I’ve been able to be just as successful without a brace and a non-surgical management approach than with a brace, so that’s just my personal take on it.
The ones that you get for a hundred bucks are really not worth the cost of postage. And if you’re spending that kind of money on a decent brace then why not spend it on surgery. Because also that brace is going to be molded to the one side and not the other side when that also becomes affected.
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Breezing (relatively speaking) Through Nightmare of ACL Repair
My majestically athletic, exuberant Weimaraner Maisie made it all the way to age six before she tore her ACL ligament in May. I had been living in absolute dread of it tearing for months before it happened. I was doing everything I could to protect her sore knee — weekly acupuncture, bi-monthly chiropractic adjustments, TRP-Tri-COX joint supplement, Platinum Performance supplement, cold laser, and ElleVet Sciences CBD oil.
But she was an unstoppable force of nature when she revved her engines and — as an expression of pure joy at being alive and pleasure in the power and speed of her own body — she would take off in big, looping figure-of-eight circles at 25 miles an hour. She used her favorite humans as the center point of the circle, just barely grazing your leg as she whizzed past and changed direction to the next circle. (By the way, Healthy Paws pet insurance paid 90% of nearly every single one of those treatment modalities, including the MRI of her spine which was done early and x-rays of her leg. We’re talking close to $9,000 before her ACl even tore). [PLEASE get pet insurance for your pets, I beg you once again.]
Inevitably, her knee defied my efforts and two months ago, as I was gardening, she took off on her high-speed circles and her knee gave way. Suddenly, she had only three usable legs.
I was horrified by the prospect of the ACL surgical repair, which i have been through with more dogs than I care to count. The bone is cut, a lot of metal hardware is screwed into it, and the dog has a swollen leg too painful to step on for weeks and weeks, needing support just to stand and go out and relieve himself. With almost total house arrest for two months, except for bathroom breaks, eventually the leg heals and the dog is left with an “okay” knee joint after a total of 4 months recuperation. In 50% of cases, the dog’s other ACL tears, but I’ve always wondered if it was because of the additional stress and strain on it of supporting all the weigh for so many months?
However, happiest of happy news: we had a different and much, much better outcome this time. Maisie began putting weight on that leg within 10 days, “toe-touching.” Within two weeks she was carefully walking on it. I had to visit Dr. Bo Bergman at West Mountain Vet Hospital because part of the incision wasn’t healing, and he was really surprised she was putting any weight on the leg at all. On an extendable leash I walked her increasing amounts each day because she could, and wanted to — which is not common practice, as vets usually insist on pretty much crating/caging the patient for nearly the full 8 weeks post-surgery. I decided to let common sense by my guide and let her tell me how much she could comfortably do, while keeping her muscles strong.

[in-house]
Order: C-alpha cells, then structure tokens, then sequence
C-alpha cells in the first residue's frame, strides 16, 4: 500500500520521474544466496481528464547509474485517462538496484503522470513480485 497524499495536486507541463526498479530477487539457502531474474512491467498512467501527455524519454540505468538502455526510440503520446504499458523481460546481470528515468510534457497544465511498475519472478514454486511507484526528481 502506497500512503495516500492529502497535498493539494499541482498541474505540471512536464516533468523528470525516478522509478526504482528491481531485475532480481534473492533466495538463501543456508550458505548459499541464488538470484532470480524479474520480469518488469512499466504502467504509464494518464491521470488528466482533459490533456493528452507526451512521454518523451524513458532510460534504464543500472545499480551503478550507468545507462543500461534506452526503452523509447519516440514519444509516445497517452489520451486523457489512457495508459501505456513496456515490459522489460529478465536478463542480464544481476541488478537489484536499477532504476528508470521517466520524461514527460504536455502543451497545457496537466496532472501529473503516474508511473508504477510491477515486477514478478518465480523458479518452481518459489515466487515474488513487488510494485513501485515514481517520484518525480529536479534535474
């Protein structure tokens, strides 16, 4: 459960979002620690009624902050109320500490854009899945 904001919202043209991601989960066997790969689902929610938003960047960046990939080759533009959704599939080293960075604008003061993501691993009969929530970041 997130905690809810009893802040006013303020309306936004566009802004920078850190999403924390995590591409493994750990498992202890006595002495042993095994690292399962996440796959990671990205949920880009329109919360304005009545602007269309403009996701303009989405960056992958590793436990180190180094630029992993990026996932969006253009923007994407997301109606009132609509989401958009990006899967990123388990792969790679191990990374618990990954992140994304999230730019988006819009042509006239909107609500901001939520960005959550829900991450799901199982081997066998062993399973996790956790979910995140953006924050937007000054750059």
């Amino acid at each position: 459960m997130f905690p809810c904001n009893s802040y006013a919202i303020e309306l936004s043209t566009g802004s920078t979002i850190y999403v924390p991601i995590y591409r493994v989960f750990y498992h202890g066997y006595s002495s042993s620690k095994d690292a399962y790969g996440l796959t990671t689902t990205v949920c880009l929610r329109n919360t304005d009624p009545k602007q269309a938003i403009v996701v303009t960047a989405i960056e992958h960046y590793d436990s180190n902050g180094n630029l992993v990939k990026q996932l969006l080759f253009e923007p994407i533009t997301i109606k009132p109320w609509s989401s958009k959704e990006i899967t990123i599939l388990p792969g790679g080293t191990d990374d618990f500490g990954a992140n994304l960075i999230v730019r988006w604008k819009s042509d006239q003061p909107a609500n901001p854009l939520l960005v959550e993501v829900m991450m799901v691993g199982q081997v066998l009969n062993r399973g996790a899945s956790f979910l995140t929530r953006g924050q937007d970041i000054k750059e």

At four weeks post-surgery I stopped the pain medication she had also been getting. She kept on walking and trotting on the leash and was not lame or limping at all. I believe this remarkable recovery had to be due to the ElleVet CBD oil. What else was different from the other five ACL surgeries I’ve lived through with previous dogs? The surgery has not changed in decades — although each year I have kept interviewing Dr. Rob Hart at the Animal Medical Center in New York City HERE, and HERE, hoping there would be a less invasive and easier-to-recover-from repair of the ACL, but it hasn’t happened.
I am giving credit for Maisie’s brilliant recovery to the large dose of CBD oil from ElleVet Sciences she’s gotten at both meals from the moment she tore the knee. I’d had her on the maintenance dose of a few drops per meal when her knee was just sore, but I learned from ElleVet Sciences (which is a sponsor of DOG TALK) that there was a new clinical trial studying pain management post-ACL surgery in dogs. I learned what that dose was and immediately put Maisie on it. My vet, who has just begun trying that CBD oil on patients, said they hoped Maisie would be their “poster dog” to convince themselves — not just owners — of how useful it could be to their senior arthritic or post-surgical dogs. At the 8-week post-op x-ray visit yesterday, my vet, Linda Morris at West Mountain Animal Hospital, was amazed at how much Maisie was using all four of her legs. “So she’s The Dog you can use as proof that CBD works!” I said.
I sure don’t wish this problem on any dog, but ACL tears are so common that I really hope if it happens to you that you will ask your vet to get you this CBD oil made and measured just for pets.
We’ll be off and running before long now!